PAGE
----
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Alliance to Save Energy Offers Consumers Home Energy Tips, Web Resources to Reduce Summer Energy Bills, Head off Power Blackouts/Brownouts


WASHINGTON, June 6 -- Computers, printers, air conditioners, TVs, VCRs, DVD and CD players, home theaters, microwaves, appliances of every variety, and even electric toothbrushes.... We’re more “plugged in” than ever before.

Electricity prices go up in summer with increased demand for such comforts as air conditioning, especially as temperatures soar. Chances of power blackouts and brownouts also increase as sustained hot weather puts a strain on the electricity grid. The Alliance to Save Energy offers consumers energy-efficiency tips to easily and comfortably lighten the power load in their own homes-as well as on the nation’s power grid-and cut energy bills and pollution, too:

-- Cooling puts the greatest stress on your energy bill and the power grid. Maintain your air conditioning equipment with a professional “tune-up” to save you the cost and inconvenience of a breakdown during the hottest days! Clean or replace filters monthly. For central air conditioning systems, make sure the Seasonal Energy Efficiency Ratio (SEER) is 12 or higher.

-- Size matters. Bigger is not always better with air conditioning. Poorly-sized air conditioning units can inflate your energy costs and contribute to poor indoor air quality, worsening your allergies and making breathing uncomfortable. Check with your contractor or local air conditioning system retailer to properly size your unit.

-- Keep your cool and lower your costs. ENERGY STAR-certified ceiling fans provide additional cooling and better circulation, enabling you to raise the thermostat and cut down on air conditioning costs. Models with energy-efficient lighting are particularly smart buys.

-- Listen to your mother. (“What do you think -- we own the electric company?”) Turn off everything not in use: lights, TVs, computers.

-- To cut your energy bills by 30 percent, look for the Energy Star label, the symbol for energy efficiency, when shopping for room air conditioners, major appliances, lighting, windows, home electronics, and office equipment. Find retailers near you at

-- Tired of coming home to a sweltering house on hot summer days? A programmable thermostat automatically coordinates indoor climates with your daily and weekend patterns, increasing home comfort and reducing energy waste. And you don’t have to “remember” to turn the air conditioner off when you won’t be home.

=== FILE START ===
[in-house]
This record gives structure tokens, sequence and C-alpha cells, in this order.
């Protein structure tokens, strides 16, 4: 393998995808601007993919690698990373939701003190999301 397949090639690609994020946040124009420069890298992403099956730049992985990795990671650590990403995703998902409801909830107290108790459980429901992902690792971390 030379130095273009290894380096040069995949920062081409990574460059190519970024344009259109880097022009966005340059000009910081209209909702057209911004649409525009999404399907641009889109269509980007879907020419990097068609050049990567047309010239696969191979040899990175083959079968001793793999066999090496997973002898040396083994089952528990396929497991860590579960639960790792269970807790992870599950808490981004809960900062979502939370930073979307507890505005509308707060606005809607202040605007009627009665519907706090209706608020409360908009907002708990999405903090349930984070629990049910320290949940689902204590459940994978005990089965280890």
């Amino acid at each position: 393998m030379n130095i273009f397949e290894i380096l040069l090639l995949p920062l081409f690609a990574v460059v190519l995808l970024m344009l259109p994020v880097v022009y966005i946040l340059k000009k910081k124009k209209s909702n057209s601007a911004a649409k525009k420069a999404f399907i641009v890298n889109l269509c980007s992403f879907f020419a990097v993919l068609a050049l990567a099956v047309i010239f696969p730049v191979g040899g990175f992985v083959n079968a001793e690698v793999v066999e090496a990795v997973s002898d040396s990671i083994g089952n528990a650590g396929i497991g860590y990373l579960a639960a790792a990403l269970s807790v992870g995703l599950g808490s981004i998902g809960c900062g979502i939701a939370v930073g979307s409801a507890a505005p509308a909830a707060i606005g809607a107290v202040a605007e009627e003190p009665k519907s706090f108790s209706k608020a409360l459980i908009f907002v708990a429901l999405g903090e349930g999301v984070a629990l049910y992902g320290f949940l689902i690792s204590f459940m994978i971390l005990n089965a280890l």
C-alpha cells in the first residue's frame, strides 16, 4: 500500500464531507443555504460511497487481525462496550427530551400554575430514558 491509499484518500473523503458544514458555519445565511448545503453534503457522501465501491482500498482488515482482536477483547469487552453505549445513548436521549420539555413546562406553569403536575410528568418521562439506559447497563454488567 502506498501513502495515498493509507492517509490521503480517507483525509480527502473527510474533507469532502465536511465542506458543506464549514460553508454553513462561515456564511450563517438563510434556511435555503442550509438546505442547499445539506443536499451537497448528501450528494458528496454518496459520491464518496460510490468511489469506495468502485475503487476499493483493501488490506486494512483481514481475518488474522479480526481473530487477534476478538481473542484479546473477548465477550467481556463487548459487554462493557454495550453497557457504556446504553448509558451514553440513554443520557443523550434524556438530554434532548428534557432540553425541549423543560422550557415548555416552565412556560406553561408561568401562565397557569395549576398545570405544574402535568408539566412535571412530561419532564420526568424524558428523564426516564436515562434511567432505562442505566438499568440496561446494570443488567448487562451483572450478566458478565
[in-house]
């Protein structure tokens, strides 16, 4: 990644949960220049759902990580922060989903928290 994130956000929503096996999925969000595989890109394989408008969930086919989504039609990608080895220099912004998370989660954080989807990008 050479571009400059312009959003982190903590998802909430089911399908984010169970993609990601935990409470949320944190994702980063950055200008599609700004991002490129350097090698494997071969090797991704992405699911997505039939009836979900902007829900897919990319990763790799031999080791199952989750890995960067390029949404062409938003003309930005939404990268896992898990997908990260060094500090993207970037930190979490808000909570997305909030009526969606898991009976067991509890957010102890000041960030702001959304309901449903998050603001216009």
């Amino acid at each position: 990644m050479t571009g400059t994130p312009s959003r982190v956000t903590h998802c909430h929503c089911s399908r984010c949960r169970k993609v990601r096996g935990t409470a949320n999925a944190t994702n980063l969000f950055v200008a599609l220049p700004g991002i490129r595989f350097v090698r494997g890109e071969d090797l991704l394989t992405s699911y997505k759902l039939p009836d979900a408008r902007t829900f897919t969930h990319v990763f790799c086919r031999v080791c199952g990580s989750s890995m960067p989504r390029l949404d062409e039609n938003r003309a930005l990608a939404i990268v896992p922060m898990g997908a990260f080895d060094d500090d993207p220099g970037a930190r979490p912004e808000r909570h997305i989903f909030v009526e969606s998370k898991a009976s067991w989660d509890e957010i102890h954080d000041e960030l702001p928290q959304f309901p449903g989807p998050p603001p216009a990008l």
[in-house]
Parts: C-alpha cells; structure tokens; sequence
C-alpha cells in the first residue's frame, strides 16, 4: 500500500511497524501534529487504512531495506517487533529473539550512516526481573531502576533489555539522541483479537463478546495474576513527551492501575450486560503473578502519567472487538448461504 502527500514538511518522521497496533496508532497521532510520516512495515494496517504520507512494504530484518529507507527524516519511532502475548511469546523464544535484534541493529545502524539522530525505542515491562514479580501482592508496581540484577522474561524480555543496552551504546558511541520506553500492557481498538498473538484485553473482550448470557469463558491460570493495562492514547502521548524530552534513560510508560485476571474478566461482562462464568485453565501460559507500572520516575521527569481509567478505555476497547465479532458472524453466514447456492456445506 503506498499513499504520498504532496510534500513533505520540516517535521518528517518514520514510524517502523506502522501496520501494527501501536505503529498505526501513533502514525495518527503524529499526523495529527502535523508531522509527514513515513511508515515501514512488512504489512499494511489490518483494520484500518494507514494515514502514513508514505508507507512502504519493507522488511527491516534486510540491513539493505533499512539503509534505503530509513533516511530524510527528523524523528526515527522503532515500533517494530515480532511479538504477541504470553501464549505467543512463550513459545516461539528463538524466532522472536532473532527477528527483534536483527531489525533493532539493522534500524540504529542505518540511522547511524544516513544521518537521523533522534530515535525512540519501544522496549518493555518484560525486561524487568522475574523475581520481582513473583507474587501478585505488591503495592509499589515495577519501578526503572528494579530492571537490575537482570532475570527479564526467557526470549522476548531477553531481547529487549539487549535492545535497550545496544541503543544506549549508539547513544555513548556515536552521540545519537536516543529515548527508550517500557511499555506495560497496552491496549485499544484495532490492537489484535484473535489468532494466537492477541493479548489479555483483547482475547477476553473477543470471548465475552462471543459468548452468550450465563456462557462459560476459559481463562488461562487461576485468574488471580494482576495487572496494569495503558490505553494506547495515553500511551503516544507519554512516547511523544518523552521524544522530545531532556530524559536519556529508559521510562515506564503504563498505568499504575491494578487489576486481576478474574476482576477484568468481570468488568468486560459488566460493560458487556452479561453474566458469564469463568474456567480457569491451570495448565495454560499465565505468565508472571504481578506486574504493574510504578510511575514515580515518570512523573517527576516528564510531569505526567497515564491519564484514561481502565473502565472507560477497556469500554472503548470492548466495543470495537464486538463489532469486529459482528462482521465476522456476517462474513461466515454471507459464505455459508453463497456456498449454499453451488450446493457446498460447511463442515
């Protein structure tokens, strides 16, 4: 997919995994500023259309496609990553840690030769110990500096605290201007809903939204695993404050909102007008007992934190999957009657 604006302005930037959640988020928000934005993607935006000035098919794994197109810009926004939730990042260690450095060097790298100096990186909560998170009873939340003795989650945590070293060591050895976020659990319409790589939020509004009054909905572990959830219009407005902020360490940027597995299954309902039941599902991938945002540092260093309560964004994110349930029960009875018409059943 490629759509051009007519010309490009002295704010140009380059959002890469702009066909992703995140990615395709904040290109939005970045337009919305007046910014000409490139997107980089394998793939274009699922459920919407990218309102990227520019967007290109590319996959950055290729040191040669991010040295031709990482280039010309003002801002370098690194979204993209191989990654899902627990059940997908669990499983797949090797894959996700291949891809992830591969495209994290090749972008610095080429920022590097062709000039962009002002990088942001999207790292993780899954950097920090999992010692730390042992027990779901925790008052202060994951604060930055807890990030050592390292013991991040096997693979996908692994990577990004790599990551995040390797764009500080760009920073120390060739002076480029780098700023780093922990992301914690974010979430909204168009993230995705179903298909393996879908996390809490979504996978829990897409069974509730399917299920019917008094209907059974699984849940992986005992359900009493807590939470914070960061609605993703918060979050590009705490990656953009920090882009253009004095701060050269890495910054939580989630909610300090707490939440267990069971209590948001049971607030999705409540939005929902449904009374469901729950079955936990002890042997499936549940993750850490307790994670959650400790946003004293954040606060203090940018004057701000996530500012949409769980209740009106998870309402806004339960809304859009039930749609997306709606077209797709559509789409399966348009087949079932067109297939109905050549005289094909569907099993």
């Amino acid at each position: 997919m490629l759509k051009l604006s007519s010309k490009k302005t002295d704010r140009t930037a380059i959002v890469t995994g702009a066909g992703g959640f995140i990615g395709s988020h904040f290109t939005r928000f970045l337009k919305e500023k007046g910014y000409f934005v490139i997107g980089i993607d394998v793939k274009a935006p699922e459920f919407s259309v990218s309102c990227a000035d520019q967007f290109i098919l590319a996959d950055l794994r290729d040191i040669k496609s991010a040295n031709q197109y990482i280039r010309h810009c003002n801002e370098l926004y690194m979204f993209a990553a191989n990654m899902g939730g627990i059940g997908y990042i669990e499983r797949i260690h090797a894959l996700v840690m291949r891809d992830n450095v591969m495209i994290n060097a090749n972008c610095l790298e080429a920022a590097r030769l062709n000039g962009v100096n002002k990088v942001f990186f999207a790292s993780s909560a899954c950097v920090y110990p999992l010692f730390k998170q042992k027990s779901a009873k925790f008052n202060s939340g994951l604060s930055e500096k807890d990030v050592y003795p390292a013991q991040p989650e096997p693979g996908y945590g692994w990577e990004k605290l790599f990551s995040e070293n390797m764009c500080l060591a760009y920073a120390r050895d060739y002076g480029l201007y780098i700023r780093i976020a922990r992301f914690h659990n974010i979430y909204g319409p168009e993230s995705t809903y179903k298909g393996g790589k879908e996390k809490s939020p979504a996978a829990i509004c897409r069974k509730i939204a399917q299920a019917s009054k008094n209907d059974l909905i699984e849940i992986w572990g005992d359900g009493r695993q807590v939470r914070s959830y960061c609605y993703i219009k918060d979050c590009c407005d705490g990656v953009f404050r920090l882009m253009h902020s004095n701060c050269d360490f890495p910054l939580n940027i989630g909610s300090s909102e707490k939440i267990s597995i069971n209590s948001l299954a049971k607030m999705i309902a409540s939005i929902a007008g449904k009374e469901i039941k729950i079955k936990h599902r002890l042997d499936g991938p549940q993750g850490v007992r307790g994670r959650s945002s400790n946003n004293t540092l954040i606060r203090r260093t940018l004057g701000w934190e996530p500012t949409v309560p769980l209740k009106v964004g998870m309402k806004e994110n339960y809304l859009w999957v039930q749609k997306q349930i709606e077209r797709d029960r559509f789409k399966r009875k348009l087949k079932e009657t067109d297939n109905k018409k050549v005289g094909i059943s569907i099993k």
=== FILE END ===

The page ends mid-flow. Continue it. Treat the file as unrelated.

-- Don’t let your house get “sun-burned.” Cut your air conditioning load, reduce pollution, and fight your local “heat island” effect by planting leafy trees and vines around your home and installing reflective tiles on your roof and adequate insulation in your home, especially your attic-which can often reach temperatures of 115 degrees or higher. (See for insulation information.)

-- No more peeping Toms. Close blinds or shades on the south- and west-facing windows of the house during the day or install shading devices such as trellises or awnings.

-- Shift energy-intensive tasks, laundry and dishwashing, to off-peak energy demand hours nights and weekends to reduce the strain on the power grid. Do full loads to reduce electricity waste and costs.

-- Consider safer, more efficient ENERGY STAR touchiere lamps over popular halogen touchiere lamps, which can CAUSE FIRES, according to the U.S. Consumer Product Safety Commission. While relatively inexpensive to purchase, they are expensive to operate, and create a lot of unnecessary heat in summer.

-- “4 for the Planet.” Just replace your four most used 100- watt incandescent bulbs with four comparable 23-watt compact fluorescent bulbs to save $108 over three years. If all U.S. households did the same, we’d save as much energy as is produced by 30 power plants annually.

-- Take the guesswork out of energy-efficient home improvements. Explore the Alliance to Save Energy’s Refinancing/Remodeling areas of its consumer Web site and various free Home Energy Checkup and audits that provide homeowners with a quick analysis of potential dollar and pollution savings, considering climate types and energy prices

-- Go “window-shopping” at the Efficient Windows Collaborative Web site, You’ll learn how high- performance Energy Star windows can reduce average cooling costs from 15 to 35 percent in central and southern climate zones by filtering in visible light and filtering out heat waves.

-- Sip lemonade and think cool thoughts -- like how you’ll be freezing next winter and longing for summer again.


The Alliance to Save Energy is a coalition of prominent business, government, environmental, and consumer leaders who promote the efficient and clean use of energy worldwide to benefit consumers, the environment, economy, and national security.


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